1 pound macaroni (it’s more fun with spiral pasta or medium shells)

3 ¼ C whole milk

3 T all-purpose flour

1 ½ t dry mustard

¼ to 1 t fine sea salt (I start with ¼ t and adjust later if needed)

½ t ground black pepper

Preheat oven to 350 degrees, although you can make this ahead of time and bake later. Store in the fridge sans the topping, which you make just before it goes in the oven.

Spray/grease a 9×13 baking dish, or use a 3-quart round casserole. I find that the round casserole keeps the mac and cheese more creamy.

Cook the macaroni according to the directions on the package. When done, drain without rinsing and return to the pot they were cooked in.

In a medium saucepan, melt 3 T of butter. Add the flour to make a smooth roux. Add a bit of milk and whisk until smooth. Add remaining milk and cook over medium high heat until the sauce thickens. Just be sure not to let the milk come to a boil. Turn the heat to low and add the mustard, salt, and pepper. Add the cheese and stir constantly until it is completely melted and smooth.

Pour the cheese over the macaroni and mix well. Taste and add more salt if you want. Place in casserole or baking dish.

For the topping, melt 3 T of butter and mix it with the Panko. Sprinkle on top. Bake for at least 30 minutes or until the topping is browned and crispy.

#Coronapocalypse

 

“Hope”ful New Year!

hopeI woke to a poem in my inbox this morning, January 1, a day of hope and possibility. At least that’s how it’s marketed.

I’m optimistically cautious by nature, and I don’t believe in much, especially fate, destiny or divine intervention. Each of us has the potential to act in accord with our innate goodness. Each of us is responsible for how we respond to heartache and loss. No one is responsible for making us happy, and each of us is no better than the other.

But…I do believe in hope and possibility, which is, sadly, lacking in too many people’s lives. And for those of us who can, I believe it is our responsibility to offer hope and possibility – when appropriate – to those we love, and even those we don’t know. Not pithy hope, and certainly not head-in-the-sand hope, but genuine care, be it a smile, a helping hand, or simply not expressing every opinion we have when we have it. For me, today, it’s sharing this poem that I hope will offer you…hope. In spite of everything, may you find hope to begin again. And again, if necessary. Happy “hope”ful new year!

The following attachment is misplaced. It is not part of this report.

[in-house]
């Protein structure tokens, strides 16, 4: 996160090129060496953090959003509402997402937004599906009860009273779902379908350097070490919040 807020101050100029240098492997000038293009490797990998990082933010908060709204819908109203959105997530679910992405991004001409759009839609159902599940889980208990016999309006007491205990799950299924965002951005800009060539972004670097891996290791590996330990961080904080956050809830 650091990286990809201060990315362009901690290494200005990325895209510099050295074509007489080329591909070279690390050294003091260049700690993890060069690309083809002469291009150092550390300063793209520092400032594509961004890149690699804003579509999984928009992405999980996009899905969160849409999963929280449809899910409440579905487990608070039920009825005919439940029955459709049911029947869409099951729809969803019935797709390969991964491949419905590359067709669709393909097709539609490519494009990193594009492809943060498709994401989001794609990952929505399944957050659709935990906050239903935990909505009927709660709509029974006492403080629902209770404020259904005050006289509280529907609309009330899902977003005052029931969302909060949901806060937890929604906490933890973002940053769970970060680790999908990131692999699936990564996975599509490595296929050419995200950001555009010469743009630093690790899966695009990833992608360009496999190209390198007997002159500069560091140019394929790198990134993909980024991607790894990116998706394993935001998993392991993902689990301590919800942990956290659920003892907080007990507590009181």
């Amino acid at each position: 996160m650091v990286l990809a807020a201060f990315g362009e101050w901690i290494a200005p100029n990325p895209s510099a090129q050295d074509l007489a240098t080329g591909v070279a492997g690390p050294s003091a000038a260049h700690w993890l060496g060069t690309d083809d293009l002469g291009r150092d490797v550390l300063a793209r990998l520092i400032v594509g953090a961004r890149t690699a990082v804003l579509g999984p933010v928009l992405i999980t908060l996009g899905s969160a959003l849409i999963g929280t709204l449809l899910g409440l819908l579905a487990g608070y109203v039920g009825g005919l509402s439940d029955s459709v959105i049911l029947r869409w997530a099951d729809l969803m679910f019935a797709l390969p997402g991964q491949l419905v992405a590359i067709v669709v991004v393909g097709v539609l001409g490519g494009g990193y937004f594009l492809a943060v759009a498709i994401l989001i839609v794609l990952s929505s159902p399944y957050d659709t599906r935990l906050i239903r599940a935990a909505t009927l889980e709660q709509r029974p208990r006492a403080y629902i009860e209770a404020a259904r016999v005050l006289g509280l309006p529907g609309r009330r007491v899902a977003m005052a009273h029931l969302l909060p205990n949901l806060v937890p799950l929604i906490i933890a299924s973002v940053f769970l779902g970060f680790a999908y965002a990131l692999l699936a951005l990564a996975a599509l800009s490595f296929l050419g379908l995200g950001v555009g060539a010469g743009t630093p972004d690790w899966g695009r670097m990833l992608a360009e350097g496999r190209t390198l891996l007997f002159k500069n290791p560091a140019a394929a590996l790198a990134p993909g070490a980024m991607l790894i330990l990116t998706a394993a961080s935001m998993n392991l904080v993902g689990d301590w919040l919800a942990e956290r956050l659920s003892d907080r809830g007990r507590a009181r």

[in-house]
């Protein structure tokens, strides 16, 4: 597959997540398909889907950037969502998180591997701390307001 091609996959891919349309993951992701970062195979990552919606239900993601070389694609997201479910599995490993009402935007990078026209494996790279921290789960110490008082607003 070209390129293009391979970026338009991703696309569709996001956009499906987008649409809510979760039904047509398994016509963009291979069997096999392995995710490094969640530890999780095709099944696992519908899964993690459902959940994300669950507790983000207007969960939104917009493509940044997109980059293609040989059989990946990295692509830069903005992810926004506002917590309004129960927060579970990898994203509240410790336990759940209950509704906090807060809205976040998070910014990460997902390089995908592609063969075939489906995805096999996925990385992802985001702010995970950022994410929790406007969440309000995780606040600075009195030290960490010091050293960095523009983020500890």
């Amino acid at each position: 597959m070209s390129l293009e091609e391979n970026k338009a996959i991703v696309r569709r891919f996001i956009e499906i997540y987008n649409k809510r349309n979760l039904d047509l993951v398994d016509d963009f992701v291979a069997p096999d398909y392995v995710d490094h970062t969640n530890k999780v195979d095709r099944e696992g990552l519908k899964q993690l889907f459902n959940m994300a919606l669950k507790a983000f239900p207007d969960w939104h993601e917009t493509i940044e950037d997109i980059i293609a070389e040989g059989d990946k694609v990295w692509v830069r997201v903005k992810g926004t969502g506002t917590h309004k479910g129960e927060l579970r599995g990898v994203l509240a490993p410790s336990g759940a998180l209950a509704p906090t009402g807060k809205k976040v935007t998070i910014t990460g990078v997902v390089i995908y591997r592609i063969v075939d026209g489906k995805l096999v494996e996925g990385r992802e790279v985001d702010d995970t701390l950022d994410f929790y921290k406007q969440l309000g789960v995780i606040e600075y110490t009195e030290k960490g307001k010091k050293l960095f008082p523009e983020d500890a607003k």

The New Year
by Barbara Crooker

When a door bangs shut, a window doesn’t open.
Sometimes, it slams on your fingers. God often
gives us more than we can handle. A sorrow
shared is a sorrow multiplied. There’s a bottle
of Champagne waiting to be uncorked,
but it’s not for you. Nobody wants another poem.
The prize-winning envelope has someone else’s name
on it. This year you already know you’re not going
to lose those ten pounds. How can you feel hope,
when the weight of last year’s rejections is enough
to bury you? Still, the empty page craves the pen,
wants to feel the black ink unscrolling on its skin.
In spite of everything, you sit at your desk and begin.

Laid Bare By a Questionnaire

Talking to a stranger about ourselves can (sometimes) be fun at a party or on a first date; cathartic when the stranger is receptive or being paid to listen; marginally OK/not OK standing in line at the grocery store; and downright disconcerting when the inquiry is particularly personal and your life kinda sorta depends on how you answer.

In preparation for my hip replacement on Wednesday, a surgical nurse called Friday to ask me questions about my medical history. Even the blogger in me, whose “job” is to write stuff about my life and share it with strangers, is unnerved by the medical interview because who doesn’t want to bring their best to an interview?

Martha, the surgical nurse, seemed very nice. She’d had her hip replaced last year, so she was empathetic. She started with the easy questions. Well, easy questions to answer, but not so easy to feel inside. Date of birth? How tall am I? How much do I weigh…? Apparently “Not what I’d like to” isn’t the right answer. Old habits die hard, and I made an excuse for being overweight again and vowed to her (reminder, she is a complete stranger who I’ll never meet) that I would lose 50 pounds once I had a new hip.